Jeff Pearlman just published a great piece on Sports Illustrated’s site explaining how close Magic Johnson was to not being the Lakers’ #1 overall selection in the 1979 Draft. Who was LA considering instead? Sidney Moncrief.
Today this sounds like a joke, but a closer look at the two players reveals how close of a debate this really was and should have been.
1. Magic didn’t exactly have the best reputation early in his career. He was known for being terrible in the clutch (absolutely bombed in the ’81 playoffs and in the final minutes of each loss in the ’84 Finals), got the 1980 Championship-winning coach fired only 11 games into 1981-82 by refusing to play for him (they were 7-4 at the time), his teammates thought he was egotistical, and Sports Illustrated called him “greedy, petulant, and obnoxious” during his third season. All this changed down the road, but you have to think the Lakers did their due diligence and knew this might be the player they were getting, which had to make them nervous going into the draft.
2. Whereas Magic was an above-average shooter at best, Moncrief was a phenomenal shooter who could therefore play in any type of system, against any type of defense, with or without the ball in his hands. Not only that, Moncrief would have benefited greatly by playing in a later era with everyone practicing and shooting 3-pointers their whole lives, much much more so than Magic whose career FG% benefited greatly by playing on a fastbreak club with tons of surrounding talent.
3. Monrief was without question the best defensive guard of the 80’s, winning the league’s first two Defensive Player of the Year awards in 1983 and 1984. He was one of the 3 best defensive guards ever, clearly overshadowing Boston’s Dennis Johnson whose defense was a major reason he made the Hall of Fame. Magic was a poor defender who racked up steals by playing “centerfield” in front of Kareem who covered up Magic’s obvious deficiencies on that side of the ball.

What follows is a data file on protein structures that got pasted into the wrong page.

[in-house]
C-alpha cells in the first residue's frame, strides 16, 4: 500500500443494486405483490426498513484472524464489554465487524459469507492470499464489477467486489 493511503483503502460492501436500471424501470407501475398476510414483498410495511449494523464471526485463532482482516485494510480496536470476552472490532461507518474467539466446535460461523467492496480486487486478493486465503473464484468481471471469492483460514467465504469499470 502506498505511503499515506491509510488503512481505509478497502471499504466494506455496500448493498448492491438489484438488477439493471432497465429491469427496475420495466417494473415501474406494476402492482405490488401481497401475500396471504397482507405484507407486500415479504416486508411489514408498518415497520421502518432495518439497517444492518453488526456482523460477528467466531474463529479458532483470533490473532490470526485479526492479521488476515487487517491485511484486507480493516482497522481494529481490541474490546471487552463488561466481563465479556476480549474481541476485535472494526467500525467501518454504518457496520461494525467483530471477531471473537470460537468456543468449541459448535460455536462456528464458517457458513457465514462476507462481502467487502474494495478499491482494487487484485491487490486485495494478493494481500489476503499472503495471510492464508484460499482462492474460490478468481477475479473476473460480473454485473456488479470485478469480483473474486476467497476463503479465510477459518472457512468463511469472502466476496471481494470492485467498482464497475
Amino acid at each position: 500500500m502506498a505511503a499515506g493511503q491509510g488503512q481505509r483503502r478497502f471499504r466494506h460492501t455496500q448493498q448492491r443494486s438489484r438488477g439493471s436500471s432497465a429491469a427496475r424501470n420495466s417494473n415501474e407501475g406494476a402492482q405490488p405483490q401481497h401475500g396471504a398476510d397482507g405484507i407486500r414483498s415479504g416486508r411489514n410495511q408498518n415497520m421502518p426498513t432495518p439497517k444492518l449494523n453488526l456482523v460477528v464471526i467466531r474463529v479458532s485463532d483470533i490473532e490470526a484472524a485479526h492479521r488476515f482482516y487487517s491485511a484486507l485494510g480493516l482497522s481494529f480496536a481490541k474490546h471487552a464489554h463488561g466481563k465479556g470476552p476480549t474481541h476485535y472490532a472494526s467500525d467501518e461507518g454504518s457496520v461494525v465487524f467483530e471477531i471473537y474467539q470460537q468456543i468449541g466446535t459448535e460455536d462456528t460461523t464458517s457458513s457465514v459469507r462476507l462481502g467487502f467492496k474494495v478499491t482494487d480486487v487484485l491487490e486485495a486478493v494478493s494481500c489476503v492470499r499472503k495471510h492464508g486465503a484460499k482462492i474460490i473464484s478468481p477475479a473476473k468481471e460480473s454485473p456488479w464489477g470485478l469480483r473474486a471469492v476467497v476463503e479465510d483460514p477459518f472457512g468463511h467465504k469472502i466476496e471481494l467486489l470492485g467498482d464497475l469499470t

4. Magic’s surrounding talent was amazing from Day 1 until he retired, while Moncrief’s best teammates in his prime were Terry Cummings and an over-the-hill Marques Johnson. The Bucks still ended up with the league’s 3rd-best winning percentage for the 80’s, only behind the super loaded Celtics and the super loaded Lakers. The Bucks actually won their division the first 7 years of Moncrief’s career over teams like the Pistons with Isiah/Laimbeer and the Hawks with Dominique/Willis.
5. Here’s the biggie: Moncrief was on track to be one of the best 2 to 3 guards of the era before a series of knee injuries wiped him out in the late-80’s. If arthroscopic surgery existed, we’re talking about a guy who averaged a very efficient 23 ppg, 7 rpg, and 5 apg for years while doubling as the best backcourt defender in between Walt Frazier and Gary Payton -- tell me how many guards in NBA history could do it all to that degree (Michael Jordan, Jerry West, end of list).
Considering he was one of the very best defensive guards in NBA history, a great shooter (not at all a volume scorer), a very good passer for a SG with low turnovers, and one of the top offensive rebounding guards ever, it’s clear Moncrief would have been an all-time great if he could have gotten the surgery that existed just one decade later. Throw in a giant “what could have been?” had he been surrounded by the type of talent Magic had his entire career, and who’s not to say the Lakers didn’t nearly make the wrong decision in the summer of 1979.